"Anytime Apple enters a new market, not only does it draw attention to itself, but to the market as a whole," noted Ramon Llamas, Research Manager for IDC's Wearables team. "Its participation benefits multiple players and platforms within the wearables ecosystem, and ultimately drives total volumes higher. Apple also forces other vendors – especially those that have been part of this market for multiple quarters – to re-evaluate their products and experiences. Fairly or not, Apple will become the stick against which other wearables are measured, and competing vendors need to stay current or ahead of Apple. Now that Apple is officially a part of the wearables market, everyone will be watching to see what other wearable devices it decides to launch, such as smart glasses or hearables."


This rather mixes oranges and.. um, because the Fitbit is not a "watch". I'd prefer to see "watches" and "bands" separated, but that might be tricky. Telling that none of the Android Wear watches did more than 0.6m; and that Samsung's early lead hasn't translated into, well, anything.

Also: "hearables"?
apple  fitbit  wearables 
august 2015 by charlesarthur
Fitbit’s dilemma: what problems will it solve better than other devices? » Mobile Forward
Hristo Daniel Ushev on the company that's presently valued at $9bn (that's the net present value of the stock market's guess of its total future profits):
Smartwatches – at least the Android ones – will eventually rival the price of Fitbit’s high-end products. Fitbit will need to either make smarter products or lower-priced products. It doesn’t appear to have the basis for the former, and it likely won’t have the cost structure for the latter (compared to low-cost rivals). It might just maintain an existence in the US, where its installed base and brand are strong (today). I don’t doubt there will always be some consumers who prefer the Fitbit’s design, user interface, analytics, subscription services, or power efficiency.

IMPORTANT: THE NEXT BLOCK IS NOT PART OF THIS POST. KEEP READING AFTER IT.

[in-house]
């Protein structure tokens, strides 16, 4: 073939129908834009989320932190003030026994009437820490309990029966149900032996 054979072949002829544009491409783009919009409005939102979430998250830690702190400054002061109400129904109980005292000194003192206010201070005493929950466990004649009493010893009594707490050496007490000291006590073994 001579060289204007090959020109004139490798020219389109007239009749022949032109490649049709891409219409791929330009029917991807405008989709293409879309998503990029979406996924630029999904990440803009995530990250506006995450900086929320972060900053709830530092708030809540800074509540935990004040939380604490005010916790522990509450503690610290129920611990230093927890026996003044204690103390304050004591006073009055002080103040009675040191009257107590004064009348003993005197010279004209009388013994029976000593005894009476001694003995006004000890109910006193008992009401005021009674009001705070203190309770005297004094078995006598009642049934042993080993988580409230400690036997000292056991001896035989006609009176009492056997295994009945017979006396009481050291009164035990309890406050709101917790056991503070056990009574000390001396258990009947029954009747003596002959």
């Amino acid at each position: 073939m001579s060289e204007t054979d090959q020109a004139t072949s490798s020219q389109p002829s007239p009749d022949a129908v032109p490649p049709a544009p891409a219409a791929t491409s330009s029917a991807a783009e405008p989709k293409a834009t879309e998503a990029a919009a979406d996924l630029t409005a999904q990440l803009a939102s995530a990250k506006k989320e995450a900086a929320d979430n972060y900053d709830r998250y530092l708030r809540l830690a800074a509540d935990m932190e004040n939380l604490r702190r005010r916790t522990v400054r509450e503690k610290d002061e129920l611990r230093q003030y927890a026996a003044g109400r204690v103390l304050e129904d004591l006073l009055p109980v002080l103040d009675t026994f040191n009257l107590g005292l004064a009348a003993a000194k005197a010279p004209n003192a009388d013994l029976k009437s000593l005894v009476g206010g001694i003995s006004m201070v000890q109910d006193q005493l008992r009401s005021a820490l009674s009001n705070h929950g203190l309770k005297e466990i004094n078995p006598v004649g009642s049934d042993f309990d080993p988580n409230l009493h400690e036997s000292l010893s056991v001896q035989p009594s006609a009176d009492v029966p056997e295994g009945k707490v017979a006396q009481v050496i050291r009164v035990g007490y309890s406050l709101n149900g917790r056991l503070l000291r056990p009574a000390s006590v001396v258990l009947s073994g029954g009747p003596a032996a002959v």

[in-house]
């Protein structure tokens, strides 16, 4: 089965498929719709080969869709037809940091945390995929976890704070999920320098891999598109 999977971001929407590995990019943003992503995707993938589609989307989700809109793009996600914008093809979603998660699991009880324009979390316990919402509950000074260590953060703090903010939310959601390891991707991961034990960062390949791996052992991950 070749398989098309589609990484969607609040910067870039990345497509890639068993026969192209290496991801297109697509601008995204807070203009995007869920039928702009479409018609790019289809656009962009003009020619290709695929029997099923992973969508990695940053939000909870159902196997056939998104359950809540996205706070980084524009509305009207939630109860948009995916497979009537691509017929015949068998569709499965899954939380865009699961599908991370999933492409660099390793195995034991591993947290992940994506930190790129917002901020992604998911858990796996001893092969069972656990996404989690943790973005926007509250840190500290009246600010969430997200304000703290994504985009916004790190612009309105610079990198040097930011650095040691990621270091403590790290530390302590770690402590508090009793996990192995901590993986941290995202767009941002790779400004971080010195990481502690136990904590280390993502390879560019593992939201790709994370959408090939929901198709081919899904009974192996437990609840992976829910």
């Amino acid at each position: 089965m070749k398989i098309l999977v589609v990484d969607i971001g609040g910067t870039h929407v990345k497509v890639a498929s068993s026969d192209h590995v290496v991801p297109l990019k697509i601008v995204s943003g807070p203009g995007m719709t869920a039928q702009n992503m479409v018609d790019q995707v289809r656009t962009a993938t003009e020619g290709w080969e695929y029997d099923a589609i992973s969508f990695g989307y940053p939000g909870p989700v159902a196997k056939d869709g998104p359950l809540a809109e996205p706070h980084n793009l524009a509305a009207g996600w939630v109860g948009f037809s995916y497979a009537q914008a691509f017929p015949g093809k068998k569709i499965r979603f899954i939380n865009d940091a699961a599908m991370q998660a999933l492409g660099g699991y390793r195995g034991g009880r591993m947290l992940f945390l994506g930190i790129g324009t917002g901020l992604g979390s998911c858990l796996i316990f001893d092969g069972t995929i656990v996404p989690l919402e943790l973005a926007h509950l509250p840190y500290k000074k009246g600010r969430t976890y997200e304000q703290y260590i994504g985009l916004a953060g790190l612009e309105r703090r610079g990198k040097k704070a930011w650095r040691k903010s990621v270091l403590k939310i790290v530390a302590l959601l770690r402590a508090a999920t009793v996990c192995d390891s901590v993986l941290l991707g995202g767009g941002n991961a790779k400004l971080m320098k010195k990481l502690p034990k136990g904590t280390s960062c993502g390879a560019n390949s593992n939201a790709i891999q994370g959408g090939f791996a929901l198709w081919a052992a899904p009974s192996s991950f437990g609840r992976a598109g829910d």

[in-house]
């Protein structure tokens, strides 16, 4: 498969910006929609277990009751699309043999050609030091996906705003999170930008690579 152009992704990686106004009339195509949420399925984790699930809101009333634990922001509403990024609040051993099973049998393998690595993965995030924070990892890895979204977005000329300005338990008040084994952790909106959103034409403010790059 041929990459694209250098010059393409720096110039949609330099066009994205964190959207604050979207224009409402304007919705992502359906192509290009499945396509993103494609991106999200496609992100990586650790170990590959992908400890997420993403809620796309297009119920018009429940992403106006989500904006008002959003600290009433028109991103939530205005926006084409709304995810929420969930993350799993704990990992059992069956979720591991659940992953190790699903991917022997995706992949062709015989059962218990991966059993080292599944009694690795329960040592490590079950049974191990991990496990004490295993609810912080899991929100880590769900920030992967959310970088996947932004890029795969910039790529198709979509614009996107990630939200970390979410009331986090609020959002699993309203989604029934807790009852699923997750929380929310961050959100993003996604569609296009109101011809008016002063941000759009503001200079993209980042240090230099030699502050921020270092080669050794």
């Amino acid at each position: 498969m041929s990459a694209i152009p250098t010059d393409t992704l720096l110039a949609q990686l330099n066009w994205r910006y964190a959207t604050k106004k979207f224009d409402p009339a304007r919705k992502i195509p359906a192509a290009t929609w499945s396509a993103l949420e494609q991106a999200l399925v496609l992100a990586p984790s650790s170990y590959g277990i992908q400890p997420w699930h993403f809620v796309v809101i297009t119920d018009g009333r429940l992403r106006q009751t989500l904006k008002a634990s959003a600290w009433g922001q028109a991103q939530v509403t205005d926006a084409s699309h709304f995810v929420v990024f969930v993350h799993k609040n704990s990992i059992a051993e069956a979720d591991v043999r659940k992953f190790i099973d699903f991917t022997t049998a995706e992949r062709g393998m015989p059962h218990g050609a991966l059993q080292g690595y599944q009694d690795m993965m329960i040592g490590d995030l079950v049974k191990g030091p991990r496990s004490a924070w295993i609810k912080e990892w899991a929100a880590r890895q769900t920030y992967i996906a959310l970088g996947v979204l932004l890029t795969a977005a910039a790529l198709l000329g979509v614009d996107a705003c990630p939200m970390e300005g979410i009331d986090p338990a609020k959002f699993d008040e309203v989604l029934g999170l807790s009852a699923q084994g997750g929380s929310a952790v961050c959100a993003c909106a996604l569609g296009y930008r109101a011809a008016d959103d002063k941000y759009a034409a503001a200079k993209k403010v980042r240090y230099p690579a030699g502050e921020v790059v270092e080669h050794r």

But, at least in terms of the performance level visible today, Fitbit’s proficiency in those areas doesn’t appear to be unique enough to constitute a protect-able advantage.
fitbit  wearable 
july 2015 by charlesarthur
One big reason Jawbone took debt » Fortune
In fact, $300m of debt, rather than venture capital, as Bloomberg discovered. Dan Primack explains:
For BlackRock, this is obviously an effort at risk mitigation. For Jawbone and its existing shareholders, it’s a bit more complicated.

Yes, Jawbone clearly needs BlackRock’s money. But structuring this deal as debt instead of as equity also allows the San Francisco-based company to maintain a $3bn valuation it reportedly received last fall. That means it needn’t reprice existing employee stock options, and gives it upside flexibility when recruiting new employees. Plus, Jawbone doesn’t take the kind of ‘falling unicorn’ PR hit that could cause potential customers to purchase from more stable vendors.


My spidey sense feels that Jawbone is stuffed, though - especially when you compare it to the hugely profitable Fitbit.
jawbone  fitbit 
may 2015 by charlesarthur